This blog post uses Containers-DisposableClientVM, to enable the Windows Sandbox feature on Windows 10 devices. This is available in Windows 10 Insider build 18305 or later.
This week is all about enabling a recently introduced Windows Feature. That Windows Feature is Windows Sandbox. Windows Sandbox is a lightweight desktop environment that is specifically created for safely running applications in isolation. It provides an isolated, temporary, desktop environment where users can run untrusted software without the fear of lasting impact to their device. Any software installed in Windows Sandbox stays in the sandbox and cannot affect the host. The installed software is permanently deleted, once Windows Sandbox is closed. Windows Sandbox is part of Windows 10 (Pro and Enterprise) Insider build 18305 or later. In this post I’ll show how to use Microsoft Intune to enable Windows Sandbox, followed by the end result.
Let’s start by looking at the PowerShell script that can be used to enable the Windows Sandbox feature. The following PowerShell script can be used to basically enable any Windows Feature, but will be used in this post to specifically install the Windows Sandbox feature.
Note: When using a virtual machine, nested virtualization must be enabled for that virtual machine. That can be achieved by using the following PowerShell cmdlet on the host machine: Set-VMProcessor -VMName <VMName> -ExposeVirtualizationExtensions $true.
The next step is to configure the PowerShell script in Microsoft Intune. The script must run in SYSTEM context to easily install new Windows Features. To upload the script, follow the five steps below. After uploading the script, simply assign the script to the required devices. I deliberately mentioned devices, as I’m using a security group that filters on the version of Windows 10. The good thing is that nowadays these scripts can be assigned to devices and that users are not required to be logged on first.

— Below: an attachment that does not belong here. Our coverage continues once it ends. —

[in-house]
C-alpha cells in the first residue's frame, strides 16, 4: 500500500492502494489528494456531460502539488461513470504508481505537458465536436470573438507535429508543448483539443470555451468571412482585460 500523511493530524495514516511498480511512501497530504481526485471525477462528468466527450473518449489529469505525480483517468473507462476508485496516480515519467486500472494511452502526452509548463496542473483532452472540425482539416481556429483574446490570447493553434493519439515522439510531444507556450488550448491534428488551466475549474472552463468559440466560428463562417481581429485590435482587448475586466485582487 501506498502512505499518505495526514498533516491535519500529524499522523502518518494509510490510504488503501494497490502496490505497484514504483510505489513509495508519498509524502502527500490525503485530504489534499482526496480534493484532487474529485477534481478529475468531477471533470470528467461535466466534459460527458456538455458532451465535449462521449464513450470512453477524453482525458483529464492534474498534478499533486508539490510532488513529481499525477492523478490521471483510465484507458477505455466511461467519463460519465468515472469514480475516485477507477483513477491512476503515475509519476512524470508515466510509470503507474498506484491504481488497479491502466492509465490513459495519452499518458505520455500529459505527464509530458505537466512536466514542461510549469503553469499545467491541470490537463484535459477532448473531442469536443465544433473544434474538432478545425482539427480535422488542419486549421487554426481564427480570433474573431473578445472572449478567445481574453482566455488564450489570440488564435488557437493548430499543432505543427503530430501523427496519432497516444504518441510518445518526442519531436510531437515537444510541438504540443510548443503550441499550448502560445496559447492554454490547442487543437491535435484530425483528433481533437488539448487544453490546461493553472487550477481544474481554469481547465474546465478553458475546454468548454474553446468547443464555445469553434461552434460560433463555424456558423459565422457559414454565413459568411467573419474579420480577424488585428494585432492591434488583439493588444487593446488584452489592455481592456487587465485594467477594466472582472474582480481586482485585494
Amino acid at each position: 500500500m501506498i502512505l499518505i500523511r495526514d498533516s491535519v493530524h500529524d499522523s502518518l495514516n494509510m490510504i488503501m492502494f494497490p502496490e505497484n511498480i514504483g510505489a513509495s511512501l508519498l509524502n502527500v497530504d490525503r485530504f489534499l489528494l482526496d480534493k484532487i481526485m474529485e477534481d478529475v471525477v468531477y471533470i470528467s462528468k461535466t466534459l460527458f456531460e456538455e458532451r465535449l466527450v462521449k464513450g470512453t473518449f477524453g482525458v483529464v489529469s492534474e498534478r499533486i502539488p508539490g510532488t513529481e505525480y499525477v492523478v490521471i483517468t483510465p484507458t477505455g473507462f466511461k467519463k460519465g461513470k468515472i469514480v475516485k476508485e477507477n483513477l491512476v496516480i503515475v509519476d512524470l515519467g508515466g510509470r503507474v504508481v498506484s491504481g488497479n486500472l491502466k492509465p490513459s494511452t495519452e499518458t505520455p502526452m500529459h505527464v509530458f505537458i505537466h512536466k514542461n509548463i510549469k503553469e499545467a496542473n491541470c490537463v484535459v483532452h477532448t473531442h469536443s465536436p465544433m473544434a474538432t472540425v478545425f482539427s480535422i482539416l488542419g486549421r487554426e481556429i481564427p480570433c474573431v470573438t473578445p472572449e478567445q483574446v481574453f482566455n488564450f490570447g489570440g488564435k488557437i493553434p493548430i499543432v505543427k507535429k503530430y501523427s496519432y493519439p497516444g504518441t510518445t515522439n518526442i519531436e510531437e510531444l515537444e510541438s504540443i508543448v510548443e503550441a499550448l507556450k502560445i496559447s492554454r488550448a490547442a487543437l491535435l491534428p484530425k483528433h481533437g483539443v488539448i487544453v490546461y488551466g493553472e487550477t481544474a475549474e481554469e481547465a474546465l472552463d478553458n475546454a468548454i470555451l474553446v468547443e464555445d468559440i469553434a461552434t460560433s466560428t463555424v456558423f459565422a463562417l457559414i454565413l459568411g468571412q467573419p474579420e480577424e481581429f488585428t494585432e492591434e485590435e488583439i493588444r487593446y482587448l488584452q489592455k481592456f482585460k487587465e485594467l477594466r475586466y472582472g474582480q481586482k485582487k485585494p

|1||Open the Azure portal and navigate to Intune > Device configuration > PowerShell scripts;|
|2||On the Device configuration – PowerShell scripts blade, click Add script to open the Script Settings blade;|
|3a||On the Add PowerShell script blade, provide the following information and click Settings to open the Script Settings blade;
Note: The script must be less than 200 KB (ASCII) or 100 KB (Unicode).
|3b||On the Script Settings blade, provide the following configuration and click OK to return to the PowerShell script blade;
|4||Back on the Add PowerShell script blade, click Create.|
Now let’s end this post by looking at the results. To verify a success, simply start Windows Sandbox. That Windows Feature should be available now. To verify a success from a Microsoft Intune perspective, either check the status of the PowerShell script in the Azure portal , or look at the AgentExecutor.log and IntuneManagementExtension.log on the device.
Note: By using PowerShell, at this moment, Windows Sandbox can also be enabled on not supported devices (devices without virtualization capabilities), .
For more information regarding Windows Sandbox and PowerShell scripts in Microsoft Intune, please refer to the following articles:
- Windows Sandbox: https://techcommunity.microsoft.com/t5/Windows-Kernel-Internals/Windows-Sandbox/ba-p/301849
- Manage PowerShell scripts in Intune for Windows 10 devices: https://docs.microsoft.com/en-us/intune/intune-management-extension